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U.S. Navy, Royal Navy, Royal Australian Navy, South African Naval Forces, and Royal Hellenic Navy Minesweepers’ Dangerous Operations in the Mediterranean in World War II

The Mediterranean was the scene of intense naval combat in World War II, critical to Allied victory in Europe. In the early years of war at sea, the Royal Navy performed the bulk of the minesweeping necessary to safeguard naval and merchant shipping in this dangerous theatre, aided by ships of the Royal Australian Navy, South African Naval Forces, and Royal Hellenic Navy. America entered the war in November 1942, when U.S. Navy and Army air and land forces joined those of Britain and other Allies in the Invasion of North Africa. Following this success came a succession of hard-won amphibious landings in the western Mediterranean at Sicily, Salerno, and Anzio, Italy, and finally in August 1944, the Invasion of Southern France. Leading naval assault forces, U.S. Navy, Royal Navy, and other Allied minesweepers swept clear of mines the approaches to landing beaches, often while under attack by enemy naval/air forces and/or hostile shore batteries. Tragically, nearly three score (60) minesweepers were lost in the Med during the war, and with them, much greater numbers of their valiant, stoic, hard-fisted, sailors killed in action. This is their story.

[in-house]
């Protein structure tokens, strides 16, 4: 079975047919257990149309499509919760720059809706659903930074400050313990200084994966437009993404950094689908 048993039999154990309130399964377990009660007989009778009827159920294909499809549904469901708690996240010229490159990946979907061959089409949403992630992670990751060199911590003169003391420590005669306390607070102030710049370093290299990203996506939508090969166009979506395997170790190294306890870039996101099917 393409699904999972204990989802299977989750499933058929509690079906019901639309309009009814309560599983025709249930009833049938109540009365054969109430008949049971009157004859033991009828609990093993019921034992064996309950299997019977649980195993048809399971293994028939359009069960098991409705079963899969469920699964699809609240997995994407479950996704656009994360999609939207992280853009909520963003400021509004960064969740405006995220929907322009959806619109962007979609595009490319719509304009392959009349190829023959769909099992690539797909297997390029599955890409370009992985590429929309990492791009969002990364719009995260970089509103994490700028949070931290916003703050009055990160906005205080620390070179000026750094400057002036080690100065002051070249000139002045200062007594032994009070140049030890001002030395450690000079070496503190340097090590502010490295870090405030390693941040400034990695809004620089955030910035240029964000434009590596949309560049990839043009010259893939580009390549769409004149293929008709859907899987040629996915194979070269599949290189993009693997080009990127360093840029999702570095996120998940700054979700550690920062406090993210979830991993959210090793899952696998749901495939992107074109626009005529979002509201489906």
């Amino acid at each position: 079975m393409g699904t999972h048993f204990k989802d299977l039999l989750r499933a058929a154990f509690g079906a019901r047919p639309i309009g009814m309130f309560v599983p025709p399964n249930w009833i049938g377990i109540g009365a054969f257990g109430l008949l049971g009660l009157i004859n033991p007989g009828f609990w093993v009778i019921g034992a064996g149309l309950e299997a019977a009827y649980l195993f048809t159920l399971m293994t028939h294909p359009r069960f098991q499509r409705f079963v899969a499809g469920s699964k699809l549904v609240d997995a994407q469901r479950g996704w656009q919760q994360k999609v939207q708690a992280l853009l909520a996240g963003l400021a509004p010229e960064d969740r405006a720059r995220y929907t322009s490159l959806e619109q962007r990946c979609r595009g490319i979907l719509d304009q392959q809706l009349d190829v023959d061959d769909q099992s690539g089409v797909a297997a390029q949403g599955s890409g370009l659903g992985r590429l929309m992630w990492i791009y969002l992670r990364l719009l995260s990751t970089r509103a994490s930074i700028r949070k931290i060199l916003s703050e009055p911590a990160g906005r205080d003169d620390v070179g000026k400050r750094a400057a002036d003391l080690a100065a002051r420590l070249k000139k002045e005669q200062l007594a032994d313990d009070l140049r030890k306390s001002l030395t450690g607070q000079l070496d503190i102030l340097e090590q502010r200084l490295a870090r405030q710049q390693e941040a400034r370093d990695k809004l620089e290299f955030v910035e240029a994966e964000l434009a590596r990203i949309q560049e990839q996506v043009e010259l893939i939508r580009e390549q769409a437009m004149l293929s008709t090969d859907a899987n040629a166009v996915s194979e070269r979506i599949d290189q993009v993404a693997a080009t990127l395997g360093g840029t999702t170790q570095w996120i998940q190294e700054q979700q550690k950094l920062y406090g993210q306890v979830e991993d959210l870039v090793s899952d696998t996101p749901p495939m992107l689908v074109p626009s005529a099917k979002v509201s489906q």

Cdr. David D. Bruhn, USN (Retired) and Lt. Cdr. Rob Hoole, RN (Retired)

2024, 6x9, paper, index, 326 pp.

ISBN: 9780788428937